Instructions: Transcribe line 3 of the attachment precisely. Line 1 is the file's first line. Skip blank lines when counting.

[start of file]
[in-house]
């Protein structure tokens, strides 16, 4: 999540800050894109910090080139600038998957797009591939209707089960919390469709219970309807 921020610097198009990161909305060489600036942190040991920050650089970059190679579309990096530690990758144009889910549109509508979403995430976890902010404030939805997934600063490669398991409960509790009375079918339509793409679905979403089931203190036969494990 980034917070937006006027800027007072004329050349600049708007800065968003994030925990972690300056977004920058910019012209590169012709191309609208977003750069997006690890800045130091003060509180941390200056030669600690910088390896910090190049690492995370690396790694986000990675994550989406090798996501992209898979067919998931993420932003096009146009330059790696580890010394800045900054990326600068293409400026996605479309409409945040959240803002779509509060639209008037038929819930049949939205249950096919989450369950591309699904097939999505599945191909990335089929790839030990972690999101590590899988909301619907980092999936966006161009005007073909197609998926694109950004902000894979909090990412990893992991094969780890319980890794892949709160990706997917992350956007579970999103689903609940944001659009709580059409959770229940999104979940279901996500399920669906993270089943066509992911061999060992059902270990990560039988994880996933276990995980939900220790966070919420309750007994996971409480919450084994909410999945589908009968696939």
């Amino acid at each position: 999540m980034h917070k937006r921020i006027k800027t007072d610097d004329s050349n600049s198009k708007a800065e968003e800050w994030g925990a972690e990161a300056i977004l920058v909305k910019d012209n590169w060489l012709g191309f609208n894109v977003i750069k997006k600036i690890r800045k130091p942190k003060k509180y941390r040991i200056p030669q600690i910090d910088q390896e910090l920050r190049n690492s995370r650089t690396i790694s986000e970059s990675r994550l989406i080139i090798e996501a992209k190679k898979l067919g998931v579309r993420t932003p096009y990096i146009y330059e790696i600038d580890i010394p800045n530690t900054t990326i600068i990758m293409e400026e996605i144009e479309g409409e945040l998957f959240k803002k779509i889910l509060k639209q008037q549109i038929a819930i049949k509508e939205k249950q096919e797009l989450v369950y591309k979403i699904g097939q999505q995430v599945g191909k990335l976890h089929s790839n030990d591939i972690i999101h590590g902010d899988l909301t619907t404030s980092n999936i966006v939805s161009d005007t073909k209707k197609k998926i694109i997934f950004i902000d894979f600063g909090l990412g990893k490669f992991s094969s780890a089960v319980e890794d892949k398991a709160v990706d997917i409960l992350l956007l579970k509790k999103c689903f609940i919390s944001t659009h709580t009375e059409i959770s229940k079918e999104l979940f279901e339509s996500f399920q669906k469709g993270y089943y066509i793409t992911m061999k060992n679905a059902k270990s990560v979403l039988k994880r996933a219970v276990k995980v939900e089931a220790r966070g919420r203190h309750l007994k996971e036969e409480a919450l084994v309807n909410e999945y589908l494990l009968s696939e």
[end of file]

């Amino acid at each position: 999540m980034h917070k937006r921020i006027k800027t007072d610097d004329s050349n600049s198009k708007a800065e968003e800050w994030g925990a972690e990161a300056i977004l920058v909305k910019d012209n590169w060489l012709g191309f609208n894109v977003i750069k997006k600036i690890r800045k130091p942190k003060k509180y941390r040991i200056p030669q600690i910090d910088q390896e910090l920050r190049n690492s995370r650089t690396i790694s986000e970059s990675r994550l989406i080139i090798e996501a992209k190679k898979l067919g998931v579309r993420t932003p096009y990096i146009y330059e790696i600038d580890i010394p800045n530690t900054t990326i600068i990758m293409e400026e996605i144009e479309g409409e945040l998957f959240k803002k779509i889910l509060k639209q008037q549109i038929a819930i049949k509508e939205k249950q096919e797009l989450v369950y591309k979403i699904g097939q999505q995430v599945g191909k990335l976890h089929s790839n030990d591939i972690i999101h590590g902010d899988l909301t619907t404030s980092n999936i966006v939805s161009d005007t073909k209707k197609k998926i694109i997934f950004i902000d894979f600063g909090l990412g990893k490669f992991s094969s780890a089960v319980e890794d892949k398991a709160v990706d997917i409960l992350l956007l579970k509790k999103c689903f609940i919390s944001t659009h709580t009375e059409i959770s229940k079918e999104l979940f279901e339509s996500f399920q669906k469709g993270y089943y066509i793409t992911m061999k060992n679905a059902k270990s990560v979403l039988k994880r996933a219970v276990k995980v939900e089931a220790r966070g919420r203190h309750l007994k996971e036969e409480a919450l084994v309807n909410e999945y589908l494990l009968s696939e």